The biggest hurdle most people have to clean eating isn’t always the food.  It’s the sticker shock when you see the grand total on your grocery bill when switching from Hot Pockets to whole foods.  I’ve often heard that it difficult to afford eating healthy.  I won’t argue with you there.  Real, whole food is pricier than processed foods, but the investment you make today will greatly affect the health of your future.  With some planning and smart shopping you can eat healthy on a budget.

Here are my top go-to tips:

  • Cook your own meals – getting my clients into the kitchen and cooking is the most important thing that I can do as a health coach. Studies show that people who cook their own dinners most nights tend to eat significantly less sugar, fat and calories.  They save about 140 calories a day which could add up to several pounds of added weight each year.  Skip the restaurants and you’ll save big bucks too. Pick a simple recipe to start and with practice you’ll be an expert cook in no time!
  • Plan your meals and shop with a list – It is always a good idea to have a plan. You’ll save money by knowing what you need and you’ll make less trips to the store. It’s also a great way to ensure you’re eating what’s in the fridge and not letting it go to waste.  Check out your store’s weekly circular and plan your meals around what’s on sale.   Sunday is a popular day to sit down and plan for the week.
  • Buy in bulk – Get familiar with the bulk section of your local health store. Since you’re not paying for the packaging, bulk foods are generally much cheaper. You can buy grains, beans, spices, nuts, seeds, flours etc in bulk.  This is also a great way to try out some new recipes or foods without having to buying a whole 16 ounce package when you only need a 1/2 cup.  You can purchase exactly what you need – 1 tsp or 3 cups.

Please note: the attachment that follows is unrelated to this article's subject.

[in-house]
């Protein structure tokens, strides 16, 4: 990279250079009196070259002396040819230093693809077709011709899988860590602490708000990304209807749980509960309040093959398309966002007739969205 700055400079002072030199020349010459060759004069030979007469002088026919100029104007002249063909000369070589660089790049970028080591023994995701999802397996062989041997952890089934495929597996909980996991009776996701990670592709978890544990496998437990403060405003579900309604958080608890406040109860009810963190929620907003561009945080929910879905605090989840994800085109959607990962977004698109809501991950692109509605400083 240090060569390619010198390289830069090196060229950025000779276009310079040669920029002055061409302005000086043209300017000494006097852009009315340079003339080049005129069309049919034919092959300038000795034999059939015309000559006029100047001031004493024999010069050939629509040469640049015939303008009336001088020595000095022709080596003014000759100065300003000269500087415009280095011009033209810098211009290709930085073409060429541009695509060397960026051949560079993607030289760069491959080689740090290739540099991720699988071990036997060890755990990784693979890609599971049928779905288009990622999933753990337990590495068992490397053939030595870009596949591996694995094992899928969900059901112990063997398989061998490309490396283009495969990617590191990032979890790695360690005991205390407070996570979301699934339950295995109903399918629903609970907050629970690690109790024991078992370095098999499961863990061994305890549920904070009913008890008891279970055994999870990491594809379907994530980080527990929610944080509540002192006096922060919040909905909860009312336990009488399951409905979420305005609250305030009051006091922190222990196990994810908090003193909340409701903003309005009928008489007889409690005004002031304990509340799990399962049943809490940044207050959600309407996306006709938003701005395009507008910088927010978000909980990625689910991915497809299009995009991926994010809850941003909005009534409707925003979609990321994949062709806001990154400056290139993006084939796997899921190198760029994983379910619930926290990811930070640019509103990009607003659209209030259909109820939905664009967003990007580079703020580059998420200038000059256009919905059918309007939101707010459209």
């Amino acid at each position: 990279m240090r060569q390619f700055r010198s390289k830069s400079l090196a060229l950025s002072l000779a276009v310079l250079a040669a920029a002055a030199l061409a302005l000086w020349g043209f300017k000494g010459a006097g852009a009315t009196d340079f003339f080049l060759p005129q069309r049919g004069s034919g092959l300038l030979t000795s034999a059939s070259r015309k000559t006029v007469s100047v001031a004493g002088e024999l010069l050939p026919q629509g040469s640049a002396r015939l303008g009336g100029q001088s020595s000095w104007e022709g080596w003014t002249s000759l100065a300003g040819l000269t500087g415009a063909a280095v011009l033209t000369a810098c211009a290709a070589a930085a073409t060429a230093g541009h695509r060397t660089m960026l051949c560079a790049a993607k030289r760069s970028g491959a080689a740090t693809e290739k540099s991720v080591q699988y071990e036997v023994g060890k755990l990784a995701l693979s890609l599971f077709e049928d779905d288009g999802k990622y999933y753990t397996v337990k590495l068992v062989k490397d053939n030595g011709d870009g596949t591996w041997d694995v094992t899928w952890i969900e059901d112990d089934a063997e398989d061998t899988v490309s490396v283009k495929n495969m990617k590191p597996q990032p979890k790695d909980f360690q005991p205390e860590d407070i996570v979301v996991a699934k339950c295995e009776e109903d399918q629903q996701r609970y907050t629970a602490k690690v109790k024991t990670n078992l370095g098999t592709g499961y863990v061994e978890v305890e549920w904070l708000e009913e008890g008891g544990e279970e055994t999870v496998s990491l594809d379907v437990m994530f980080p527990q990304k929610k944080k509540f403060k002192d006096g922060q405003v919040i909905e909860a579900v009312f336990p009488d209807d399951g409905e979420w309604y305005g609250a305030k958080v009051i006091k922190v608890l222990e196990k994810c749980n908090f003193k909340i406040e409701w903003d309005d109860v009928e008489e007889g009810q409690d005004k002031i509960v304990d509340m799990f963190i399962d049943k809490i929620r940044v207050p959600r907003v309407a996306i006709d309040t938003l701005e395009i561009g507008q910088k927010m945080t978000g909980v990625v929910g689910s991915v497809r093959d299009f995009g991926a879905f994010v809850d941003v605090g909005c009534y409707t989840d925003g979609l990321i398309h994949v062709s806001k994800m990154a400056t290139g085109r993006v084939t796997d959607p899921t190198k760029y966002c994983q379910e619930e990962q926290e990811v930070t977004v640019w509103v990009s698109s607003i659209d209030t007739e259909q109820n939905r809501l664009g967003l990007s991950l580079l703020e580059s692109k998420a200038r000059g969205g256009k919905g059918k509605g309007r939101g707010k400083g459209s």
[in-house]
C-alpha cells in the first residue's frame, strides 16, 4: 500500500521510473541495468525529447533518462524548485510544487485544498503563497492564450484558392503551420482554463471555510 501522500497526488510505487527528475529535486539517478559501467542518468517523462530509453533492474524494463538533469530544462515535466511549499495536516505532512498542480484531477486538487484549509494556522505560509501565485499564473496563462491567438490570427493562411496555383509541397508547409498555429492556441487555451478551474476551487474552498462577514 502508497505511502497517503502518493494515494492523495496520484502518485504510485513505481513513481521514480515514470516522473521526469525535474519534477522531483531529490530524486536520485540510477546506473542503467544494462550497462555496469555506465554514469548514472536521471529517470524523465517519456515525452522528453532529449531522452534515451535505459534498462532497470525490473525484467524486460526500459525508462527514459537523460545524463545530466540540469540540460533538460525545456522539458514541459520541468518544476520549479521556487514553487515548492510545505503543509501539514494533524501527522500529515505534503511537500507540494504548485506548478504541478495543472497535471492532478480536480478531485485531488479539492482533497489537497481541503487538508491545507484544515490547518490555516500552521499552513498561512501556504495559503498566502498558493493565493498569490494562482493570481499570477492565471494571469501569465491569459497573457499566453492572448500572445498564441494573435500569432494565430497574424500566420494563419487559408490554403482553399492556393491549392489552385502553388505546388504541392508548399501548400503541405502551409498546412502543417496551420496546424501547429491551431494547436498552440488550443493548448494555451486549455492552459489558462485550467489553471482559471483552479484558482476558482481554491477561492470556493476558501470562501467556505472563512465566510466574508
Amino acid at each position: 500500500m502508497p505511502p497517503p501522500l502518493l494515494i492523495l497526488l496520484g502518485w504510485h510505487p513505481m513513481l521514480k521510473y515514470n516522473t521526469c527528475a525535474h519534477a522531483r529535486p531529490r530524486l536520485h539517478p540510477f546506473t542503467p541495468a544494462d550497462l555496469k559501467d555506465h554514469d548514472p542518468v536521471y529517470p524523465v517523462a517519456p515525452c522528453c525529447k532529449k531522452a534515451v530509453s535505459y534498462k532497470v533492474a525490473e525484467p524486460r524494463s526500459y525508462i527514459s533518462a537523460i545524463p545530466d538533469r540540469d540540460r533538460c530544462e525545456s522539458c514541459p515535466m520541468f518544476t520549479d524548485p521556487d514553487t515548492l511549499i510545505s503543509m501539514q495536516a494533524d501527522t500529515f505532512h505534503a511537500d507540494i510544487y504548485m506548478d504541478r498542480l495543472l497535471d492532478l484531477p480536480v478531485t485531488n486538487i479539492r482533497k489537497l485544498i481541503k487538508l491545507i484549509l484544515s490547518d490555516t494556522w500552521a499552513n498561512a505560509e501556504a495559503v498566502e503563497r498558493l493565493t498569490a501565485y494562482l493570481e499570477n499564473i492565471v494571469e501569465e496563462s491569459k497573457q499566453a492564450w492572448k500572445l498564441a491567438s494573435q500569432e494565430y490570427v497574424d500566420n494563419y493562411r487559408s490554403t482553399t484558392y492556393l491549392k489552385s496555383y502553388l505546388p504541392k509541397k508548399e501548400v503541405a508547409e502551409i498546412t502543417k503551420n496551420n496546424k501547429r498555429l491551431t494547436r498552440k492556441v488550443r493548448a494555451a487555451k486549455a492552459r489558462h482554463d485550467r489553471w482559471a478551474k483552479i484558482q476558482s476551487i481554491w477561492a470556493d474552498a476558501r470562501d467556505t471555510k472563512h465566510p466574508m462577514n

• Save on Protein. Beans are cheaper than beef and they’re a great source of plant-based fiber and protein. Consider having one meatless meal a week to save money.   Stock up on less expensive protein options like eggs, canned tuna or canned salmon and save the steak for special occasions.  Purchase and freeze good quality meats when they go sale.  Ground beef will last 3-4 months and chicken will last up to 9 months in the freezer.
  • Shop local and in season – You can find almost every fruit and vegetable at the grocery store year round. But we all know that tomatoes in the winter are not nearly as tasty as in the summer.  Not only are seasonal foods more flavorful, they’re generally less expensive and more nutritious.  Studies have shown that some crops can have up to three times more nutrients when grown in season.
  • Don’t buy everything organic – buying organic food can double your food budget really fast. Get familiar with the Environmental Working Group’s (EWG) dirty dozen list which are the 12 fruits and vegetables with the highest amounts of pesticides. The Clean 15, on the other hand, are the produce will the least amount of pesticides.  Prioritize your organic purchases by buying fruits and vegetables found on the dirty dozen list.  Check out to get the list.
  • Grow your Own – A two-dollar packed of mixed lettuce seeds can support your salad habit for months. If you don’t have a green thumb, I suggest you start out with growing some herbs like tower gardenparsley, mint or basil to get some confidence in the garden. If you don’t have space for a garden or don’t want to deal with the maintenance, try a tower garden which used 90% less water, no weeding and grows 3 times faster!

I love shopping at Costco and Trader Joes!  Check out my favorite blogs for some ideas.


Trader Joes:

Yes, it does take some time and effort to eat healthy.  And sometimes healthy food just cost more.  But like the old saying goes – pay the farmer now or the pay the doctor later!